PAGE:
One of the most amazing things in my outdoor world is the fact that I am no longer amazed by the sight of a bald eagle in Connecticut.
I have seen them soaring over our home on Dogwood Lane. I have seen them on Black Pond as well as Hanover Pond and the Quinnipiac River.
And, just recently, Edna and I were on a ride on the road that goes past Lake Beseck and spotted an eagle right in the middle of the road.
At first, from a distance, I thought it might be a turkey buzzard because of its size, but as we got closer the very prominent white head and tail became visible. The bird took to wing and looked regal as it left the ground.
In earlier columns I have told of eagle sightings. Most of them were up in the northern New England states. However, they have now returned to Connecticut and their numbers are on the increase.
Upon returning home, still excited about my eagle sighting (everything in our great outdoors still excites me), I had to turn to my July/August copy of Connecticut Wildlife magazine published bimonthly by the DEEP Bureau of Natural Resources and the Wildlife Division.
In it was an article titled “It Used to Be Easy” by Brian Hess and featuring some remarkable photos by Paul J. Fusco, both of the DEEP Wildlife Division. It was an article about Connecticut’s eagles.
The article said that, “In 2019, Connecticut smashed records for the number of active territories (64; previous record 55), number of successful nests (45; previous record 38), and number of chicks (81; previous record 68). In addition, 14 new nesting territories were reported in 2019 with six of those new nest being successful in raising chicks.”
Back in the “good old days,” who would ever have thought that a pesticide (DDT) would have such an effect on so many wild birds like eagles and ospreys?
The Connecticut Wildlife article went on to say, “By 1999, 20 years ago, only two nesting territories were active in the state. That season neither pair were successful and no chicks were produced.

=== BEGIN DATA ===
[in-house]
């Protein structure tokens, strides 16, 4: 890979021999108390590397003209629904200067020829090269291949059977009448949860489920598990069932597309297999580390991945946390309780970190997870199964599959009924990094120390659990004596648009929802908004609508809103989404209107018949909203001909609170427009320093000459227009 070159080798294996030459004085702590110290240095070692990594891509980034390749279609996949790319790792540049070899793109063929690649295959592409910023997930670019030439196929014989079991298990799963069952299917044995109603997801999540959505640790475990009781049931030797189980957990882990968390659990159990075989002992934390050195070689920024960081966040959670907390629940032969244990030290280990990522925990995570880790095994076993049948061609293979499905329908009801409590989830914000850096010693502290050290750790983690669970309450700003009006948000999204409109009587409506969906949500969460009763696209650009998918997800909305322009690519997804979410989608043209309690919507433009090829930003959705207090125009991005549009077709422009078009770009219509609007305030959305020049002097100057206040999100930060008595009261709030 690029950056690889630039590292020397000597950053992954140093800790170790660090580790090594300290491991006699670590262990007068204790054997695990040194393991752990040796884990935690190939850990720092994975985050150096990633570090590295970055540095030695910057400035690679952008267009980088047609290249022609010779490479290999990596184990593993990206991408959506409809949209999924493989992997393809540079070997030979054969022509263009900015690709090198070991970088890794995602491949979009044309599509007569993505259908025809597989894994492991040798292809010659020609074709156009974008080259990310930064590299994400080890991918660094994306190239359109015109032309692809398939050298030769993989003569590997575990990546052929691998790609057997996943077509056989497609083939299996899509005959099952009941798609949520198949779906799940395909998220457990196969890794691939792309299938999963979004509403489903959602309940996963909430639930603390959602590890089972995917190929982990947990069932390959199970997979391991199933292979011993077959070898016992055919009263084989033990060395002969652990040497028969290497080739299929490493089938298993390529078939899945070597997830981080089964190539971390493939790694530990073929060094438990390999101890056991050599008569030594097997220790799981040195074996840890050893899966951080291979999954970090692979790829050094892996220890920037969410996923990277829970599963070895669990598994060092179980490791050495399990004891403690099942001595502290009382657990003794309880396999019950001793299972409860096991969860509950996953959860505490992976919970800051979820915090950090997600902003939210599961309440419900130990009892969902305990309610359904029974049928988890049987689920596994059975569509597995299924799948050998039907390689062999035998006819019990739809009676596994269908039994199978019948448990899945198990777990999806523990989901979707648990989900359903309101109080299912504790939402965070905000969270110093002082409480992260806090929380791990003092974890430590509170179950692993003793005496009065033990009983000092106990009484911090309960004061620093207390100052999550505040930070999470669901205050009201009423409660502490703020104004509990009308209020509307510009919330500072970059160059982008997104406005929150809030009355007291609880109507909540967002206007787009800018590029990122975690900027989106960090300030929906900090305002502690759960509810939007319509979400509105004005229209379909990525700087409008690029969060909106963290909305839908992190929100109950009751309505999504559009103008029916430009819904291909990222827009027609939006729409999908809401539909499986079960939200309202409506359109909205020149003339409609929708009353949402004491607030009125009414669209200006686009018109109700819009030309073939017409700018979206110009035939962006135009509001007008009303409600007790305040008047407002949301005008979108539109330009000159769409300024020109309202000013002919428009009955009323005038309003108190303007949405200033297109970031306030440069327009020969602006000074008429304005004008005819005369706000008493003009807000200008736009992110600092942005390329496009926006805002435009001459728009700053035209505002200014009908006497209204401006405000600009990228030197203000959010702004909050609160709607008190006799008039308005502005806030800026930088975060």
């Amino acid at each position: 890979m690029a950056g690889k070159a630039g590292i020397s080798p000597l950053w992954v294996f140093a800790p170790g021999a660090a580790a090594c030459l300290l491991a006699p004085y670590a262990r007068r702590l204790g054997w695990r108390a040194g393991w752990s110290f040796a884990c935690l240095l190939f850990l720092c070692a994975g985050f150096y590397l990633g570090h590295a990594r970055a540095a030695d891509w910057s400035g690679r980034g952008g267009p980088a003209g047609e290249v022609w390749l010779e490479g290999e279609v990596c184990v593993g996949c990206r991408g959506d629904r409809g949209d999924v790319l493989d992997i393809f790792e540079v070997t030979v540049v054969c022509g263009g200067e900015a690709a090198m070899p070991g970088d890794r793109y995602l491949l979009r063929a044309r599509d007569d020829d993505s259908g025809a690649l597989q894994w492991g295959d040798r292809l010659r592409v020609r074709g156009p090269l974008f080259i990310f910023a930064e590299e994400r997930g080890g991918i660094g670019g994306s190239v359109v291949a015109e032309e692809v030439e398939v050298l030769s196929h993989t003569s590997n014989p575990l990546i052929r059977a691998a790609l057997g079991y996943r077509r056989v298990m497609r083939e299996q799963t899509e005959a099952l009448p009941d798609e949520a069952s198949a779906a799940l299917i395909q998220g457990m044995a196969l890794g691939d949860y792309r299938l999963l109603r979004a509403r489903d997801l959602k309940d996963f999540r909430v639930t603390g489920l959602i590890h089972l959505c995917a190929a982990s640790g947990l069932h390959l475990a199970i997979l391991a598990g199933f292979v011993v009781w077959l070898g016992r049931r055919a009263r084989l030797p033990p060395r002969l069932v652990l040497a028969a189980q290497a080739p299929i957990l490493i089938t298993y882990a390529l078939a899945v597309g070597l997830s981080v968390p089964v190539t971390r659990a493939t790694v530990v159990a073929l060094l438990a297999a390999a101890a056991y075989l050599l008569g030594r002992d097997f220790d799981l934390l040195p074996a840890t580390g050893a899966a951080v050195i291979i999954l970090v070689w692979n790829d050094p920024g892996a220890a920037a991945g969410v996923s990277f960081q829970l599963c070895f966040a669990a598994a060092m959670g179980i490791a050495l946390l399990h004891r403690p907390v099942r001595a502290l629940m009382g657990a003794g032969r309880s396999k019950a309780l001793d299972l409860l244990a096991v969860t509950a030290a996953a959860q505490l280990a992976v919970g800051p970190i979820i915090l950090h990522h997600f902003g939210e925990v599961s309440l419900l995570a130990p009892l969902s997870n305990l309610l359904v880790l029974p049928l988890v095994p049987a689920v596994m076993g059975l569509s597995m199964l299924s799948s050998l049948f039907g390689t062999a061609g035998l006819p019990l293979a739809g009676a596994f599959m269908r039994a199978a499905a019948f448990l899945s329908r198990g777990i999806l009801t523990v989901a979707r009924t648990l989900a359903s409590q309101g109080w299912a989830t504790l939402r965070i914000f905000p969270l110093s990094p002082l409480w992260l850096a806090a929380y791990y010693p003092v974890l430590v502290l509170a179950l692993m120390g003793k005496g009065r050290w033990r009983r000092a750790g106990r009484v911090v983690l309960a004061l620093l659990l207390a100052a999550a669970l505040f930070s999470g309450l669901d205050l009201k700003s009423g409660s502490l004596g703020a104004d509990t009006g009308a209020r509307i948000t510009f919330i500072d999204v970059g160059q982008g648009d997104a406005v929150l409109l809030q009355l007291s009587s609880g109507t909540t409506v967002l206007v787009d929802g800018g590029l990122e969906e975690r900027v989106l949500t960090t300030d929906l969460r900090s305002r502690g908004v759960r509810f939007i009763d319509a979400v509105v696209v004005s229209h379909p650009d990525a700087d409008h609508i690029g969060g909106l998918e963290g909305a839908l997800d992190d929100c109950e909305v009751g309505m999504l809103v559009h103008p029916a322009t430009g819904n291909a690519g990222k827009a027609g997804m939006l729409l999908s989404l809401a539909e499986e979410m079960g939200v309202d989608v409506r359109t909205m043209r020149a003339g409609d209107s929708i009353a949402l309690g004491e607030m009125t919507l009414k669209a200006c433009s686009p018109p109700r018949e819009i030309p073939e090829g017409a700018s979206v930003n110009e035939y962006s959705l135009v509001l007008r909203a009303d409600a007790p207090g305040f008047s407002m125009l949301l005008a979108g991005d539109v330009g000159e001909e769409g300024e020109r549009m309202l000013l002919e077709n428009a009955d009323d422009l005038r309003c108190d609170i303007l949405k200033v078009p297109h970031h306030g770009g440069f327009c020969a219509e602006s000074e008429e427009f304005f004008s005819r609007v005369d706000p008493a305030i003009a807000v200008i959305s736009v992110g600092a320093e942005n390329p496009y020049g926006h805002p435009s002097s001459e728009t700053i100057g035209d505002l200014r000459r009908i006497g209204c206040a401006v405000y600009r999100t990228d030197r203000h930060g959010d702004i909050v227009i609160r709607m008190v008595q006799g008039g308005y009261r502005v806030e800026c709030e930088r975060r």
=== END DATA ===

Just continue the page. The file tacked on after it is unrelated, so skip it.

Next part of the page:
“A decade later the eagle population had begun to climb. In 2009 Connecticut had 19 territories, producing 31 chicks. By this point the Wildlife Division had to rely on volunteers to help collect some of the data.”
The article concluded, “As the number of eagle population continues to grow, struggling with the number of nests to monitor is a wonderful problem to have.”
Connecticut Wildlife is a wonderful source of information on just about everything wild in Connecticut. You can get the bimonthly magazine for $8 for one year, $15 for two years and $20 for three years at Connecticut Wildlife, P.O. Box 1550, Burlington, CT 06013.Cast & Blast
For many outdoorsmen and women, the arrival of fall promises a new season in the great outdoors and a time to say goodbye to summer. For a number of years now, the Meriden Rod & Gun Club has heralded the arrival of fall with what they now call “The Annual Cast & Blast.”
The 2019 Cast & Blast is next Sunday, Oct. 20, from 10 a.m. to 3 p.m. on the Meriden Rod & Gun Club grounds at 12 Raven Lane, South Meriden.
It’s a great time for anyone who enjoys the outdoors and provides a chance to try and hook up with some fresh stocked trout in the club pond.
The archery and shooting ranges will also be open for those with the proper firearms permits (pistol permit).
The Cast & Blast event has been growing each year and this year looks to be even better. The Cast & Blast features food all day, including hot dogs, burgers and chili (though you never know what Rich Kruglic and the kitchen crew will come up with next).
The trout pond will open to fishing at 10 a.m. and the range at 11 a.m. There will also be a huge raffle and the day promises to be fun for all.
Tickets are $10 for adults and $5 for children ages 8-14. What better way to usher in the arrival of fall and the departure of summer? Cast & Blast takes place rain or shine. We hope to see you there! Bear & coyotes
No, they are not going to go away. I have been receiving a number of reports on the sightings of black bears and coyotes in our surrounding areas and just want to make you aware of them.
Black bears have been sighted in Meriden on West Peak (Hubbard Park) and a good friend of mine, Kyle Cooney, sent me a photo of a HUGE black bear in his back yard on Meriden Road in Southington.
I have also heard of a coyote walking down Raymond Road in South Meriden in broad daylight.
It looks like some of the critters are getting bolder and bolder. Regarding the coyotes, we should be encouraging trapping them, rather than trying to outlaw trapping.
As for our black bear overpopulation, I guess as the saying goes, “ignorance is bliss” and it looks like our legislators are making that their motto. (YES, I will keep harping on that until they give the DEEP Wildlife Division the support they need to bring down the number of black bears here in Connecticut.)
See ya’ and God Bless America and watch over our troops wherever they may be serving this great country of ours.